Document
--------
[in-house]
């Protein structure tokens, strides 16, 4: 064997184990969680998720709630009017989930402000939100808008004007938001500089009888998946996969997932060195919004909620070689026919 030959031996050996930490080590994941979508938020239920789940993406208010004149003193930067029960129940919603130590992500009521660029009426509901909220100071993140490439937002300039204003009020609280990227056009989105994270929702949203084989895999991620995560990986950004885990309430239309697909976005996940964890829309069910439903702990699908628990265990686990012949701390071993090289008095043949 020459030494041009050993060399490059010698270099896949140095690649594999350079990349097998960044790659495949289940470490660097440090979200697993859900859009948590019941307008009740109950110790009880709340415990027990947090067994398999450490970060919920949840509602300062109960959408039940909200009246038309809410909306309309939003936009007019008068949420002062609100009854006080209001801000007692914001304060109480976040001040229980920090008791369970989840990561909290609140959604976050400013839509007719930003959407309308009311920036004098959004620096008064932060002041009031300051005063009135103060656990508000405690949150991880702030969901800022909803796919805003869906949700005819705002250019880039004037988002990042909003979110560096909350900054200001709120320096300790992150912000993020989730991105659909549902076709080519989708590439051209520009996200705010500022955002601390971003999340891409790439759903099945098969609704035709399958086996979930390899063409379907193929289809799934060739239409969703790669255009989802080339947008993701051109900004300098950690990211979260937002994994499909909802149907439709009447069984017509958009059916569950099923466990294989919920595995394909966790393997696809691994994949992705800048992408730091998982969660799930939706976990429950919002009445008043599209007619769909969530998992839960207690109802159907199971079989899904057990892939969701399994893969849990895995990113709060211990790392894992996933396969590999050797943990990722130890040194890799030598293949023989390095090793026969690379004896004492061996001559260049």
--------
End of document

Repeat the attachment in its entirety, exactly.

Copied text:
[in-house]
């Protein structure tokens, strides 16, 4: 064997184990969680998720709630009017989930402000939100808008004007938001500089009888998946996969997932060195919004909620070689026919 030959031996050996930490080590994941979508938020239920789940993406208010004149003193930067029960129940919603130590992500009521660029009426509901909220100071993140490439937002300039204003009020609280990227056009989105994270929702949203084989895999991620995560990986950004885990309430239309697909976005996940964890829309069910439903702990699908628990265990686990012949701390071993090289008095043949 020459030494041009050993060399490059010698270099896949140095690649594999350079990349097998960044790659495949289940470490660097440090979200697993859900859009948590019941307008009740109950110790009880709340415990027990947090067994398999450490970060919920949840509602300062109960959408039940909200009246038309809410909306309309939003936009007019008068949420002062609100009854006080209001801000007692914001304060109480976040001040229980920090008791369970989840990561909290609140959604976050400013839509007719930003959407309308009311920036004098959004620096008064932060002041009031300051005063009135103060656990508000405690949150991880702030969901800022909803796919805003869906949700005819705002250019880039004037988002990042909003979110560096909350900054200001709120320096300790992150912000993020989730991105659909549902076709080519989708590439051209520009996200705010500022955002601390971003999340891409790439759903099945098969609704035709399958086996979930390899063409379907193929289809799934060739239409969703790669255009989802080339947008993701051109900004300098950690990211979260937002994994499909909802149907439709009447069984017509958009059916569950099923466990294989919920595995394909966790393997696809691994994949992705800048992408730091998982969660799930939706976990429950919002009445008043599209007619769909969530998992839960207690109802159907199971079989899904057990892939969701399994893969849990895995990113709060211990790392894992996933396969590999050797943990990722130890040194890799030598293949023989390095090793026969690379004896004492061996001559260049």